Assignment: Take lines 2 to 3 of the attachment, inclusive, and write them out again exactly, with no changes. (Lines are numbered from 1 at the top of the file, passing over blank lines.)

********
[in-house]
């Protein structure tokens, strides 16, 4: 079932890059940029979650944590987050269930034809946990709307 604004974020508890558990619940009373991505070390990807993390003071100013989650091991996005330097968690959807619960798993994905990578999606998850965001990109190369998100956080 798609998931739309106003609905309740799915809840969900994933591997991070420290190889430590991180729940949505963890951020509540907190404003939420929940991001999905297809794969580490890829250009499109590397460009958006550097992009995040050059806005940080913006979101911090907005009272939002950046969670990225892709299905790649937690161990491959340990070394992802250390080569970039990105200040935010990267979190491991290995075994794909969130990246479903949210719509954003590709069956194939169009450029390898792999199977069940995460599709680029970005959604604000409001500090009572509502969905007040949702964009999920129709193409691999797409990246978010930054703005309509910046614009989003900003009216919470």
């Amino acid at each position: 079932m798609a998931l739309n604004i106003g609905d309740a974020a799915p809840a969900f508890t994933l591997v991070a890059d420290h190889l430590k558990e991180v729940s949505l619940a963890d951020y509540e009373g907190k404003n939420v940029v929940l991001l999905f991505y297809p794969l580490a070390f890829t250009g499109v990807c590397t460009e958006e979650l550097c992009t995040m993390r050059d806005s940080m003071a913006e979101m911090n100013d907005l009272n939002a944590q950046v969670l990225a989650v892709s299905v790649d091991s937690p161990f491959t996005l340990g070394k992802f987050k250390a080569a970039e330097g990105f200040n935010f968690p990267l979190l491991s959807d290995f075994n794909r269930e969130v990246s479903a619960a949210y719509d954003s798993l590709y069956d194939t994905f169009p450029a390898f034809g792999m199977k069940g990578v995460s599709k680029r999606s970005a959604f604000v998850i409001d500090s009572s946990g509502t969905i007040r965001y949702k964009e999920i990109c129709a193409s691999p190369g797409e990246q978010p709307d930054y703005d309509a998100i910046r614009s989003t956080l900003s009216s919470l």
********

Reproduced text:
């Protein structure tokens, strides 16, 4: 079932890059940029979650944590987050269930034809946990709307 604004974020508890558990619940009373991505070390990807993390003071100013989650091991996005330097968690959807619960798993994905990578999606998850965001990109190369998100956080 798609998931739309106003609905309740799915809840969900994933591997991070420290190889430590991180729940949505963890951020509540907190404003939420929940991001999905297809794969580490890829250009499109590397460009958006550097992009995040050059806005940080913006979101911090907005009272939002950046969670990225892709299905790649937690161990491959340990070394992802250390080569970039990105200040935010990267979190491991290995075994794909969130990246479903949210719509954003590709069956194939169009450029390898792999199977069940995460599709680029970005959604604000409001500090009572509502969905007040949702964009999920129709193409691999797409990246978010930054703005309509910046614009989003900003009216919470």
């Amino acid at each position: 079932m798609a998931l739309n604004i106003g609905d309740a974020a799915p809840a969900f508890t994933l591997v991070a890059d420290h190889l430590k558990e991180v729940s949505l619940a963890d951020y509540e009373g907190k404003n939420v940029v929940l991001l999905f991505y297809p794969l580490a070390f890829t250009g499109v990807c590397t460009e958006e979650l550097c992009t995040m993390r050059d806005s940080m003071a913006e979101m911090n100013d907005l009272n939002a944590q950046v969670l990225a989650v892709s299905v790649d091991s937690p161990f491959t996005l340990g070394k992802f987050k250390a080569a970039e330097g990105f200040n935010f968690p990267l979190l491991s959807d290995f075994n794909r269930e969130v990246s479903a619960a949210y719509d954003s798993l590709y069956d194939t994905f169009p450029a390898f034809g792999m199977k069940g990578v995460s599709k680029r999606s970005a959604f604000v998850i409001d500090s009572s946990g509502t969905i007040r965001y949702k964009e999920i990109c129709a193409s691999p190369g797409e990246q978010p709307d930054y703005d309509a998100i910046r614009s989003t956080l900003s009216s919470l």